Short answer to my first question: AWS does not do automatic indexing. I've confirmed this with my own job, and also read the same from Andrew@AWS on their forum.
Here's how you can do the indexing:
To index some LZO files, you'll need to use my own Jar built from the Twitter hadoop-lzo project. You'll need to build the Jar somewhere, then upload to Amazon S3, if you want to Index directly with EMR.
On side note, Cloudera has good instructions on all the steps for setting this up on your own cluster. I did this on my local cluster, which allowed me to build the Jar and upload to S3. You can probably find a pre-built Jar on the net if you don't want to build it yourself.
When outputting your data from your Hadoop job, make sure you use the LzopCodec and not the LzoCodec, otherwise the files are not indexable (at least based on my experience). Example Java code (same idea carries over to Streaming API):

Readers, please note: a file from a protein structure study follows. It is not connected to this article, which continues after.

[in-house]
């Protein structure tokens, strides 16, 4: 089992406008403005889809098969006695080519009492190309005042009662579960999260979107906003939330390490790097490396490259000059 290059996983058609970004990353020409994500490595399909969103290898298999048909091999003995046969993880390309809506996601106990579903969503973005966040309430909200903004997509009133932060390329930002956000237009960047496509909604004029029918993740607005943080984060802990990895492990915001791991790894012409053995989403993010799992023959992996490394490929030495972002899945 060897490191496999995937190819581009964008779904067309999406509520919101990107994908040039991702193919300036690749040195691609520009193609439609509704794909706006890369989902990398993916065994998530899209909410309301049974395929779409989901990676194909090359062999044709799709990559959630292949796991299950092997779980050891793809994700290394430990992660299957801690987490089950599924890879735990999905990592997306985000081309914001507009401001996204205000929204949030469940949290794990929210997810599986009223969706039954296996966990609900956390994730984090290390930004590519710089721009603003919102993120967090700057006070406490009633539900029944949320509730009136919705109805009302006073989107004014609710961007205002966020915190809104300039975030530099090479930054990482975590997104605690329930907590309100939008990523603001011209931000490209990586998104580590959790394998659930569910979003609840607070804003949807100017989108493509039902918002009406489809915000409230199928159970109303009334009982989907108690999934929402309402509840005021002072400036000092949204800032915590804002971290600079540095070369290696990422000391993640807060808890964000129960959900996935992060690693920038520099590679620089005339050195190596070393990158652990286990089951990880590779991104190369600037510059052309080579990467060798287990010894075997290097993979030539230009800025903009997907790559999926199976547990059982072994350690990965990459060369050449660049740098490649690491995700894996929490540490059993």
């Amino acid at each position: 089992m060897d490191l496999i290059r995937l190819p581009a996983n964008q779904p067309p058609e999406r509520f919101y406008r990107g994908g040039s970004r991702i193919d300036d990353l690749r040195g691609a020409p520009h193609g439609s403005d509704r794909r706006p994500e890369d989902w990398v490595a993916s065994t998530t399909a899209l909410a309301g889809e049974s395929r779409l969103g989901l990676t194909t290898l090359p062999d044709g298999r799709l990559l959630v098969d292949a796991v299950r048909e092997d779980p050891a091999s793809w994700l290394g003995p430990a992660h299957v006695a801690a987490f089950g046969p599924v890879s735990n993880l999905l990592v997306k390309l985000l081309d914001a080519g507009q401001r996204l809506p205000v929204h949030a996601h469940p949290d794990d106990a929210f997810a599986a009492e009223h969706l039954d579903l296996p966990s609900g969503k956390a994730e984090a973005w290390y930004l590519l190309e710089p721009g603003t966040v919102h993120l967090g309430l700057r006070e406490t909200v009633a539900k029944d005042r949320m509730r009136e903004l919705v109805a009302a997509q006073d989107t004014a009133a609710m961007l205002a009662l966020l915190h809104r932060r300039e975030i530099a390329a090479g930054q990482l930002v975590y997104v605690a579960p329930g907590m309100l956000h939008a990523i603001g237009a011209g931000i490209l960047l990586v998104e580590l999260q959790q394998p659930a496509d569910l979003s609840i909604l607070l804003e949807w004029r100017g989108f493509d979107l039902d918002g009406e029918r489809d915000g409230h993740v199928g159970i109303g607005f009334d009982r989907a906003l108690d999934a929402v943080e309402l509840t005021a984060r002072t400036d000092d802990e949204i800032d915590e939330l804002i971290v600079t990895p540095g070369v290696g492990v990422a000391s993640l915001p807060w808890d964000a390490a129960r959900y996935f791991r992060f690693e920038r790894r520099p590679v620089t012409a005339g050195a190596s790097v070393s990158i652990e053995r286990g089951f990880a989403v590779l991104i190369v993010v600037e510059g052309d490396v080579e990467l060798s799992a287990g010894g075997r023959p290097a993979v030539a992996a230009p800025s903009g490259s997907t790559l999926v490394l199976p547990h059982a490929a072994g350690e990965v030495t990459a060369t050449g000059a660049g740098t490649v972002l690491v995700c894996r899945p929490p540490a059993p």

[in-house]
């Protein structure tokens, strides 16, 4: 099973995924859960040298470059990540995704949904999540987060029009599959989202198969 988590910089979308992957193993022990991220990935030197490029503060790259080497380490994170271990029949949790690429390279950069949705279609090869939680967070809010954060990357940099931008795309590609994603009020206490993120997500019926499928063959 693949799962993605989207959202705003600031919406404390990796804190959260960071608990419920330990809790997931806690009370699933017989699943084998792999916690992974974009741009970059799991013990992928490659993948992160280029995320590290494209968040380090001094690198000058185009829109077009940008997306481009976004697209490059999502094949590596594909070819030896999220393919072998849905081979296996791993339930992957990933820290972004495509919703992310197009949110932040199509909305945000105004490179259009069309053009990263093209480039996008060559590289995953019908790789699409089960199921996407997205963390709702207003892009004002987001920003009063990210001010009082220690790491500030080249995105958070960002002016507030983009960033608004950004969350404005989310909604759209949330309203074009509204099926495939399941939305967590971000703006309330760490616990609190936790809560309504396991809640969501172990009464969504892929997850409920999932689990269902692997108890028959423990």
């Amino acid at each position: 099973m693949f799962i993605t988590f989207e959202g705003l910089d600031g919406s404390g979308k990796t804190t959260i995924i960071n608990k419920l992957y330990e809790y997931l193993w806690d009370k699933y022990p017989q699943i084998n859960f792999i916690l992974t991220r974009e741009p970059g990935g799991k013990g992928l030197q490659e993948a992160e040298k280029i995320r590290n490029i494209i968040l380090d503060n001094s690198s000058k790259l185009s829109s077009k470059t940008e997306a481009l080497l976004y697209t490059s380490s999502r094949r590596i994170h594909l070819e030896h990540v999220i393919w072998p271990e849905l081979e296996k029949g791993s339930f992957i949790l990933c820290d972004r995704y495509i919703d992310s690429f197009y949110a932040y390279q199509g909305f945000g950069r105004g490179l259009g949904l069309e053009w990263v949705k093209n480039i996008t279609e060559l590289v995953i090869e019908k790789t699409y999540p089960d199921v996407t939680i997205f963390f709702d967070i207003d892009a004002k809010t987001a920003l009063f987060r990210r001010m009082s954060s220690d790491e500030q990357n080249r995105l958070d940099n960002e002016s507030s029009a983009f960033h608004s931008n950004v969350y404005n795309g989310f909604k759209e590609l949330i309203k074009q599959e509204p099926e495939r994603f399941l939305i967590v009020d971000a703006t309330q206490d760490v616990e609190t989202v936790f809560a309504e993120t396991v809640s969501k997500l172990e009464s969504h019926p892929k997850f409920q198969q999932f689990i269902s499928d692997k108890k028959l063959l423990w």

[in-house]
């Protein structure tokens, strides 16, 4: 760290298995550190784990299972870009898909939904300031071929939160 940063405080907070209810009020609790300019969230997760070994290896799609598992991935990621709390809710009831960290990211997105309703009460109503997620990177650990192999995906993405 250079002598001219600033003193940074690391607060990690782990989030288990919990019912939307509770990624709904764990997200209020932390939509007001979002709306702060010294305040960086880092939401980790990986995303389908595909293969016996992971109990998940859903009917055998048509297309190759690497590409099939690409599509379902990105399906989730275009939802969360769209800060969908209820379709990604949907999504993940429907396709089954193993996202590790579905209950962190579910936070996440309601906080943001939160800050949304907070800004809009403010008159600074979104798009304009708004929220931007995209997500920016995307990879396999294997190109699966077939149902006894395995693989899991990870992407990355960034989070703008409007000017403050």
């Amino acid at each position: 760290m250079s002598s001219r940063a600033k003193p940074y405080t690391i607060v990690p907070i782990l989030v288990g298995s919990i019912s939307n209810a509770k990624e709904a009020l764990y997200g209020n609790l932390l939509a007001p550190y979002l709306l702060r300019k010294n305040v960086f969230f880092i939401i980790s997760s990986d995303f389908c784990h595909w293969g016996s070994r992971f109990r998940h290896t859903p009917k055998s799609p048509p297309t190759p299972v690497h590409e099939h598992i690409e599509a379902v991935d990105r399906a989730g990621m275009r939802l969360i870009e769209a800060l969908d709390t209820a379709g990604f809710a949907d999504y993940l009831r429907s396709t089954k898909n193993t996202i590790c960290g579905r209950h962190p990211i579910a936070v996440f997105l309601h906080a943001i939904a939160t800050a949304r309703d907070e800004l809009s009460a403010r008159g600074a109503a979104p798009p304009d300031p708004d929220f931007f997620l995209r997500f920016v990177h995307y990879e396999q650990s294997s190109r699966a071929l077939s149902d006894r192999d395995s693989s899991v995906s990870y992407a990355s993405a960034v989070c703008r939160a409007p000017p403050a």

Once your hadoop-lzo Jar is on S3, and your Hadoop job has outputted .lzo files, run your indexer on the output directory (instructions below you got a EMR job/cluster running):
elastic-mapreduce -j <existingJobId> \
--jar s3n://<yourBucketName>/hadoop-lzo-0.4.17-SNAPSHOT.jar \
--args com.hadoop.compression.lzo.DistributedLzoIndexer \
--args s3://<yourBucketName>/output/myLzoJobResults \
--step-name "Lzo file indexer Jar"
Then when you're using the data in a future job, be sure to specify that the input is in LZO format, otherwise the splitting won't occur. Example Java code: